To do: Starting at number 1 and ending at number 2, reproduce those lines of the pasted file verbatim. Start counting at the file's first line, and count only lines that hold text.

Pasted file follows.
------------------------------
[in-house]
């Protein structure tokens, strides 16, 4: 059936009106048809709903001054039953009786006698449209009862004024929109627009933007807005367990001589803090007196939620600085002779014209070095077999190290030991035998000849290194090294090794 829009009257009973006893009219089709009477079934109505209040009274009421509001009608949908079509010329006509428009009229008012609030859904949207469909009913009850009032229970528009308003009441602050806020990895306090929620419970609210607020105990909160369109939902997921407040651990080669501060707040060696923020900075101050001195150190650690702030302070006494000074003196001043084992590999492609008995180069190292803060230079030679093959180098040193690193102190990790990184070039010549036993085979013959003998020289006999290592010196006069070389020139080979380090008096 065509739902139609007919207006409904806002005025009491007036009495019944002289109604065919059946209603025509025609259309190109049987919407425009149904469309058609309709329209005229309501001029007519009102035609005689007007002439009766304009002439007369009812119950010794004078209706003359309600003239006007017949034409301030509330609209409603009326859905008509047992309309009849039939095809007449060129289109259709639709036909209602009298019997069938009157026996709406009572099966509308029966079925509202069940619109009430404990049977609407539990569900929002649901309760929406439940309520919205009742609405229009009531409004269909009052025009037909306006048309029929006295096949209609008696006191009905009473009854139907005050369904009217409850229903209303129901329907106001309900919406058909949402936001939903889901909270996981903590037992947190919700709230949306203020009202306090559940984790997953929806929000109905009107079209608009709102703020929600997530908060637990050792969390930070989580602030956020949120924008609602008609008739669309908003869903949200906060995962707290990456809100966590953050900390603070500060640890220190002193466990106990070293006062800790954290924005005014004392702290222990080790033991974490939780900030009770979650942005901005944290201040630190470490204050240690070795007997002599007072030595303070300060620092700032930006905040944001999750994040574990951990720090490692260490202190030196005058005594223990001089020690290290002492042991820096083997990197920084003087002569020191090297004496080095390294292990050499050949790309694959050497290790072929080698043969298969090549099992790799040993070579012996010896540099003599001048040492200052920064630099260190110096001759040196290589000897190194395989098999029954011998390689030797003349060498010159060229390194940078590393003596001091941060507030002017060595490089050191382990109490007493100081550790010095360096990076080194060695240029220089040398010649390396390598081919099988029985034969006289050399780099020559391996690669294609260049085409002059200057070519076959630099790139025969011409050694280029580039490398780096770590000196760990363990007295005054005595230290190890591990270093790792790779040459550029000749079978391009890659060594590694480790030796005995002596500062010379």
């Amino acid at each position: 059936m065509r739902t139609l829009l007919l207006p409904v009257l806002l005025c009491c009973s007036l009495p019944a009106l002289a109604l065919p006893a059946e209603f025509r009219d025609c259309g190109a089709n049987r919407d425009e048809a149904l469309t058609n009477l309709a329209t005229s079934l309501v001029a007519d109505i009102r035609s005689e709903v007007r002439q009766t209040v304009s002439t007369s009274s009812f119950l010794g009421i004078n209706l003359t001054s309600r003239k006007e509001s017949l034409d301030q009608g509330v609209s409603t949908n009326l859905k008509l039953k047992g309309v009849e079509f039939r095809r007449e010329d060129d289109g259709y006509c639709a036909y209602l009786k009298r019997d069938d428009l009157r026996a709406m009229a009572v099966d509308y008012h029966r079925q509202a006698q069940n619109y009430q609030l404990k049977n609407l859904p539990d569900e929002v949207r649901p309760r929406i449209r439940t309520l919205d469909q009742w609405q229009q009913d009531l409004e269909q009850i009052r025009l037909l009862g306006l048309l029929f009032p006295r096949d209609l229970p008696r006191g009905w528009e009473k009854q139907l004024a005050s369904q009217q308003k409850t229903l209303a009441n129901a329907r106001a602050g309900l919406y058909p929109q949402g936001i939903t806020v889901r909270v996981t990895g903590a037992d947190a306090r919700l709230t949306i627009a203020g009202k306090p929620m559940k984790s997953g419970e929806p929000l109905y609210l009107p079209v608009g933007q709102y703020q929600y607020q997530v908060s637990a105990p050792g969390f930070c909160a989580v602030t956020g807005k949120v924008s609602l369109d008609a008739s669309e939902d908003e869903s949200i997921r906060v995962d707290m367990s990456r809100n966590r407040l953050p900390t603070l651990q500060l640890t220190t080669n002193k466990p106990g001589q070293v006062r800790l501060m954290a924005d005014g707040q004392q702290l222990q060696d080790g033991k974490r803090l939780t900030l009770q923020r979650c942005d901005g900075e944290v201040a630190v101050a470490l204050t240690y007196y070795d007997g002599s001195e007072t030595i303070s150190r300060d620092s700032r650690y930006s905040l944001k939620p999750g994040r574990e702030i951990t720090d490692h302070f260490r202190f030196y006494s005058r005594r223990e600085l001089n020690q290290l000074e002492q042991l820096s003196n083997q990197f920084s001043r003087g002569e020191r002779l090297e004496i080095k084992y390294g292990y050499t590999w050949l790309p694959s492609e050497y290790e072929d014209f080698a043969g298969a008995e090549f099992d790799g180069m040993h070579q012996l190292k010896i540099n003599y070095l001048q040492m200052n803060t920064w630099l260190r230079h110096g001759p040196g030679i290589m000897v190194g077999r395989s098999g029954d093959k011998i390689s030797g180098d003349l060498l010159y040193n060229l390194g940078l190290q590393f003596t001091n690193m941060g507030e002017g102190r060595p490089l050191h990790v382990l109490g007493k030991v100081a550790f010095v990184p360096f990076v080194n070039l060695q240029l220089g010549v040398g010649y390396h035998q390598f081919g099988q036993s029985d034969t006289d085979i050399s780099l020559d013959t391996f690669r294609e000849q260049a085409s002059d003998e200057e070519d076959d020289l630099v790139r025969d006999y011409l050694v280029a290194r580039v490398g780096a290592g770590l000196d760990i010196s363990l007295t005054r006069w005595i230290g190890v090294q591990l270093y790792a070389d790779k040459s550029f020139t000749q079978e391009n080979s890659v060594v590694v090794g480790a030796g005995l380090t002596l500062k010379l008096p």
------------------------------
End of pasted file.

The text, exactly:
[in-house]
């Protein structure tokens, strides 16, 4: 059936009106048809709903001054039953009786006698449209009862004024929109627009933007807005367990001589803090007196939620600085002779014209070095077999190290030991035998000849290194090294090794 829009009257009973006893009219089709009477079934109505209040009274009421509001009608949908079509010329006509428009009229008012609030859904949207469909009913009850009032229970528009308003009441602050806020990895306090929620419970609210607020105990909160369109939902997921407040651990080669501060707040060696923020900075101050001195150190650690702030302070006494000074003196001043084992590999492609008995180069190292803060230079030679093959180098040193690193102190990790990184070039010549036993085979013959003998020289006999290592010196006069070389020139080979380090008096 065509739902139609007919207006409904806002005025009491007036009495019944002289109604065919059946209603025509025609259309190109049987919407425009149904469309058609309709329209005229309501001029007519009102035609005689007007002439009766304009002439007369009812119950010794004078209706003359309600003239006007017949034409301030509330609209409603009326859905008509047992309309009849039939095809007449060129289109259709639709036909209602009298019997069938009157026996709406009572099966509308029966079925509202069940619109009430404990049977609407539990569900929002649901309760929406439940309520919205009742609405229009009531409004269909009052025009037909306006048309029929006295096949209609008696006191009905009473009854139907005050369904009217409850229903209303129901329907106001309900919406058909949402936001939903889901909270996981903590037992947190919700709230949306203020009202306090559940984790997953929806929000109905009107079209608009709102703020929600997530908060637990050792969390930070989580602030956020949120924008609602008609008739669309908003869903949200906060995962707290990456809100966590953050900390603070500060640890220190002193466990106990070293006062800790954290924005005014004392702290222990080790033991974490939780900030009770979650942005901005944290201040630190470490204050240690070795007997002599007072030595303070300060620092700032930006905040944001999750994040574990951990720090490692260490202190030196005058005594223990001089020690290290002492042991820096083997990197920084003087002569020191090297004496080095390294292990050499050949790309694959050497290790072929080698043969298969090549099992790799040993070579012996010896540099003599001048040492200052920064630099260190110096001759040196290589000897190194395989098999029954011998390689030797003349060498010159060229390194940078590393003596001091941060507030002017060595490089050191382990109490007493100081550790010095360096990076080194060695240029220089040398010649390396390598081919099988029985034969006289050399780099020559391996690669294609260049085409002059200057070519076959630099790139025969011409050694280029580039490398780096770590000196760990363990007295005054005595230290190890591990270093790792790779040459550029000749079978391009890659060594590694480790030796005995002596500062010379």